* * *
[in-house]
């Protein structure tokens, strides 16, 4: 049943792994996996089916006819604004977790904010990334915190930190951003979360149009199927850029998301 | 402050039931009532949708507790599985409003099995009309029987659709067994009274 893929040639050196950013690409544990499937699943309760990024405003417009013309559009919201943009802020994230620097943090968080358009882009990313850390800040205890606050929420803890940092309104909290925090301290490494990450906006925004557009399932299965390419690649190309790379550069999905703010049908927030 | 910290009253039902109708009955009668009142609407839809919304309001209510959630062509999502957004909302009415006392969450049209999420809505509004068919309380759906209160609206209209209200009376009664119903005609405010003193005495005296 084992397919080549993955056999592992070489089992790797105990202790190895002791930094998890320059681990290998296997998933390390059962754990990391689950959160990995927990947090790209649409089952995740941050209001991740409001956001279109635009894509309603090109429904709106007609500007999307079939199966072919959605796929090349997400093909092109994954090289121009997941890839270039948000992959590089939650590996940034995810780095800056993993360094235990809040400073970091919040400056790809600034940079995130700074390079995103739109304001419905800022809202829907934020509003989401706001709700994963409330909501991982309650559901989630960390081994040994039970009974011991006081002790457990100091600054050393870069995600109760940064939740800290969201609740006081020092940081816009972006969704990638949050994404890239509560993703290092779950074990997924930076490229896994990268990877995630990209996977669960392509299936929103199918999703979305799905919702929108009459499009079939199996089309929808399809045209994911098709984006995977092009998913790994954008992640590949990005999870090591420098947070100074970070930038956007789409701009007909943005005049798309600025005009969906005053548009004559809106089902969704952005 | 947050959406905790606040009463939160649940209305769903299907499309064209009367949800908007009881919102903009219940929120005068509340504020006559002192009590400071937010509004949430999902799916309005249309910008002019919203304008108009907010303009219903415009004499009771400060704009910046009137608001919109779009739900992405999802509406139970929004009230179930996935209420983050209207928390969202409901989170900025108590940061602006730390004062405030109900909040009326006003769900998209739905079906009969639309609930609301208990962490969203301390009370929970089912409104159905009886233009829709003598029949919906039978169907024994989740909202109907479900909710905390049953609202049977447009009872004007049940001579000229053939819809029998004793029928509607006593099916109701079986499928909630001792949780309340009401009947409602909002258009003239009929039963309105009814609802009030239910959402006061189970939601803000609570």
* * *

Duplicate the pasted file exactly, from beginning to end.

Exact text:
[in-house]
């Protein structure tokens, strides 16, 4: 049943792994996996089916006819604004977790904010990334915190930190951003979360149009199927850029998301 | 402050039931009532949708507790599985409003099995009309029987659709067994009274 893929040639050196950013690409544990499937699943309760990024405003417009013309559009919201943009802020994230620097943090968080358009882009990313850390800040205890606050929420803890940092309104909290925090301290490494990450906006925004557009399932299965390419690649190309790379550069999905703010049908927030 | 910290009253039902109708009955009668009142609407839809919304309001209510959630062509999502957004909302009415006392969450049209999420809505509004068919309380759906209160609206209209209200009376009664119903005609405010003193005495005296 084992397919080549993955056999592992070489089992790797105990202790190895002791930094998890320059681990290998296997998933390390059962754990990391689950959160990995927990947090790209649409089952995740941050209001991740409001956001279109635009894509309603090109429904709106007609500007999307079939199966072919959605796929090349997400093909092109994954090289121009997941890839270039948000992959590089939650590996940034995810780095800056993993360094235990809040400073970091919040400056790809600034940079995130700074390079995103739109304001419905800022809202829907934020509003989401706001709700994963409330909501991982309650559901989630960390081994040994039970009974011991006081002790457990100091600054050393870069995600109760940064939740800290969201609740006081020092940081816009972006969704990638949050994404890239509560993703290092779950074990997924930076490229896994990268990877995630990209996977669960392509299936929103199918999703979305799905919702929108009459499009079939199996089309929808399809045209994911098709984006995977092009998913790994954008992640590949990005999870090591420098947070100074970070930038956007789409701009007909943005005049798309600025005009969906005053548009004559809106089902969704952005 | 947050959406905790606040009463939160649940209305769903299907499309064209009367949800908007009881919102903009219940929120005068509340504020006559002192009590400071937010509004949430999902799916309005249309910008002019919203304008108009907010303009219903415009004499009771400060704009910046009137608001919109779009739900992405999802509406139970929004009230179930996935209420983050209207928390969202409901989170900025108590940061602006730390004062405030109900909040009326006003769900998209739905079906009969639309609930609301208990962490969203301390009370929970089912409104159905009886233009829709003598029949919906039978169907024994989740909202109907479900909710905390049953609202049977447009009872004007049940001579000229053939819809029998004793029928509607006593099916109701079986499928909630001792949780309340009401009947409602909002258009003239009929039963309105009814609802009030239910959402006061189970939601803000609570």